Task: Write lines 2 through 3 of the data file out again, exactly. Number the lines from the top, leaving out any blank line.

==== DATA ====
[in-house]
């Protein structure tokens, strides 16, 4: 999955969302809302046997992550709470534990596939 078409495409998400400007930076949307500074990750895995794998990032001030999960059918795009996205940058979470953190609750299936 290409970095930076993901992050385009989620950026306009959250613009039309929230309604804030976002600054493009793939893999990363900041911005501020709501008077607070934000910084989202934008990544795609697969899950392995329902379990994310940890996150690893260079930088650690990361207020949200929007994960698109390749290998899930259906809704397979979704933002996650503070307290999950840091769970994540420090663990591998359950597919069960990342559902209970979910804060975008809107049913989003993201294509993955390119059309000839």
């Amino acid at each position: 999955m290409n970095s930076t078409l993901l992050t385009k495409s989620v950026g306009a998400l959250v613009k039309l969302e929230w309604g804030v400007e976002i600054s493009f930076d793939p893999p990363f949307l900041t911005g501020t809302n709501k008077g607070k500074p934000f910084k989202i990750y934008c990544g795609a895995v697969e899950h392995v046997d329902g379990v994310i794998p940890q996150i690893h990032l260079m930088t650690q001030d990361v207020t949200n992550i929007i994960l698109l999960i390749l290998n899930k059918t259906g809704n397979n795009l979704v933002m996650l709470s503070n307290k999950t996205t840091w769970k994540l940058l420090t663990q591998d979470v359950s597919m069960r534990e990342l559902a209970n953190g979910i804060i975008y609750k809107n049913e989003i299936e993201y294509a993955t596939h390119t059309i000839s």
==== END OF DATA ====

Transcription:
């Protein structure tokens, strides 16, 4: 999955969302809302046997992550709470534990596939 078409495409998400400007930076949307500074990750895995794998990032001030999960059918795009996205940058979470953190609750299936 290409970095930076993901992050385009989620950026306009959250613009039309929230309604804030976002600054493009793939893999990363900041911005501020709501008077607070934000910084989202934008990544795609697969899950392995329902379990994310940890996150690893260079930088650690990361207020949200929007994960698109390749290998899930259906809704397979979704933002996650503070307290999950840091769970994540420090663990591998359950597919069960990342559902209970979910804060975008809107049913989003993201294509993955390119059309000839």
């Amino acid at each position: 999955m290409n970095s930076t078409l993901l992050t385009k495409s989620v950026g306009a998400l959250v613009k039309l969302e929230w309604g804030v400007e976002i600054s493009f930076d793939p893999p990363f949307l900041t911005g501020t809302n709501k008077g607070k500074p934000f910084k989202i990750y934008c990544g795609a895995v697969e899950h392995v046997d329902g379990v994310i794998p940890q996150i690893h990032l260079m930088t650690q001030d990361v207020t949200n992550i929007i994960l698109l999960i390749l290998n899930k059918t259906g809704n397979n795009l979704v933002m996650l709470s503070n307290k999950t996205t840091w769970k994540l940058l420090t663990q591998d979470v359950s597919m069960r534990e990342l559902a209970n953190g979910i804060i975008y609750k809107n049913e989003i299936e993201y294509a993955t596939h390119t059309i000839s």